A 22-year-old Logan man accused of trying to kill a young woman during a domestic dispute was bound over for trial Wednesday on charges of attempted aggravated murder, aggravated kidnapping and aggravated robbery.
Benjamin Stoddard was arrested on April 29 and is being held in the Cache County Jail without bail after a judge found he poses a continued risk to the alleged victim.
“Please God, don’t let my son see me die.” During her testimony in a preliminary hearing Wednesday morning, the woman said that was her last conscious thought as Stoddard tried to choke the life out of her as her young son walked into the hallway where she was being assaulted.
The young woman said she was already in the process of moving out of the area, and as he became increasingly aggressive toward her, she said she had stepped up her plans — but not soon enough.
On April 29, the woman said she was in the residence formerly shared with him, packing for the upcoming move. He was there as well, belittling her, taunting her, insulting her in every way he could think of, she said.
She tried to ignore him, she said, and that seemed to make him more angry.
And then, she testified, he pushed her against the wall, putting her in a chokehold. It had happened before so it took her a moment to realize it was serious this time, she said.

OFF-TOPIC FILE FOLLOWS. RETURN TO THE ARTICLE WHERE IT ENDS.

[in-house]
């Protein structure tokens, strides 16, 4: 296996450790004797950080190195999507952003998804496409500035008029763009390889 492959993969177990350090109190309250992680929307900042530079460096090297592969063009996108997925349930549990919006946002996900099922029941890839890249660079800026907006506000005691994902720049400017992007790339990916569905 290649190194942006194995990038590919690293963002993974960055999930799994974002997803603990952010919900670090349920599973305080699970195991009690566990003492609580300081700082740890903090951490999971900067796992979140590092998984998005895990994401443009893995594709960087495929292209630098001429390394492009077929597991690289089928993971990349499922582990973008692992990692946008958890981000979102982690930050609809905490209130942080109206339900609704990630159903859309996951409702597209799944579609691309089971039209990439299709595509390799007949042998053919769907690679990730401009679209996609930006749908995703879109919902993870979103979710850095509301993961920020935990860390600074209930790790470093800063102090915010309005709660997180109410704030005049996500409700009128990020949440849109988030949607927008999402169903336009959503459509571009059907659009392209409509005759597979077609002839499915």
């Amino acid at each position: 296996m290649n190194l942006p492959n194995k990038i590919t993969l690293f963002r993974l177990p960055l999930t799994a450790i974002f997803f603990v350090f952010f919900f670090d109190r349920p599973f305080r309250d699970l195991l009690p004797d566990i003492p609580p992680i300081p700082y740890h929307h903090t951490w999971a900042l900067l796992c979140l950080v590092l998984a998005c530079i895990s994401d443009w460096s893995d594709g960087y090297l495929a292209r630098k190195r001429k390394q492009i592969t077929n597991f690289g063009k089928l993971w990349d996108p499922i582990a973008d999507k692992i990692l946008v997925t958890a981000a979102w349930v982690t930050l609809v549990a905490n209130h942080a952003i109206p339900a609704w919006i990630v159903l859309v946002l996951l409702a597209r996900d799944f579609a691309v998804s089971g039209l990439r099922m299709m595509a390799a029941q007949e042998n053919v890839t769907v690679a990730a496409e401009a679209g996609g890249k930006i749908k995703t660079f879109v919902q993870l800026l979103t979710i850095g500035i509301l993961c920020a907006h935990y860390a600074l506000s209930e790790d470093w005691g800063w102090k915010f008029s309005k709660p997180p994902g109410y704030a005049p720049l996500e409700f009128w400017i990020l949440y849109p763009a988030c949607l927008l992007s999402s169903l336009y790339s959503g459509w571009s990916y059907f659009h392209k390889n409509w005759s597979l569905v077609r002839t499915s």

He reportedly told her she made him want to die — so maybe she should be the one to die.
She fought him off as long as she could, but she finally lost consciousness. When she came to, she said, she had been moved into the hall closet.
“I remember thinking I was dead,” she said. “When I came to … I didn’t understand … I didn’t know where I was or what I was doing. I was dizzy, everything was static. I couldn’t think, I couldn’t feel.”
She heard the door into her residence open and close, so she crawled out of the closet and inched her way down the hallway where she said she used the refrigerator to help get to her feet.
She said her aunt saw her then and asked her what happened before asking Stoddard what he had done to her.
“I just started screaming, and I couldn’t stop screaming,” she said.
Based on that evidence, along with testimony from two of the police officers who described her injuries and an expert witness who explained the physical effects on a person who has been suffocated, Judge Brian Cannell bound Stoddard over for trial.
Stoddard is scheduled to return to court on June 25 for a pretrial conference.